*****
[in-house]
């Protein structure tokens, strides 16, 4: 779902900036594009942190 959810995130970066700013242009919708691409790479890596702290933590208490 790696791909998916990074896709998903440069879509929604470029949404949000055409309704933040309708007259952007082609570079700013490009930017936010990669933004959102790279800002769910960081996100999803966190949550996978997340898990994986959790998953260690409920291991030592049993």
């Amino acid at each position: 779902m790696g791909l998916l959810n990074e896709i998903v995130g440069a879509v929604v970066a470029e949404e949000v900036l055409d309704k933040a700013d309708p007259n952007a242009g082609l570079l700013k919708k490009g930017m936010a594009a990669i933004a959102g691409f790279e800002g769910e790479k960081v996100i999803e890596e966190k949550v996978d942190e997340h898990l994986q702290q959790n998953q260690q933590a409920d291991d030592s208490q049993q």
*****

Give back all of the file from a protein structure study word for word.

[in-house]
């Protein structure tokens, strides 16, 4: 779902900036594009942190 959810995130970066700013242009919708691409790479890596702290933590208490 790696791909998916990074896709998903440069879509929604470029949404949000055409309704933040309708007259952007082609570079700013490009930017936010990669933004959102790279800002769910960081996100999803966190949550996978997340898990994986959790998953260690409920291991030592049993």
């Amino acid at each position: 779902m790696g791909l998916l959810n990074e896709i998903v995130g440069a879509v929604v970066a470029e949404e949000v900036l055409d309704k933040a700013d309708p007259n952007a242009g082609l570079l700013k919708k490009g930017m936010a594009a990669i933004a959102g691409f790279e800002g769910e790479k960081v996100i999803e890596e966190k949550v996978d942190e997340h898990l994986q702290q959790n998953q260690q933590a409920d291991d030592s208490q049993q």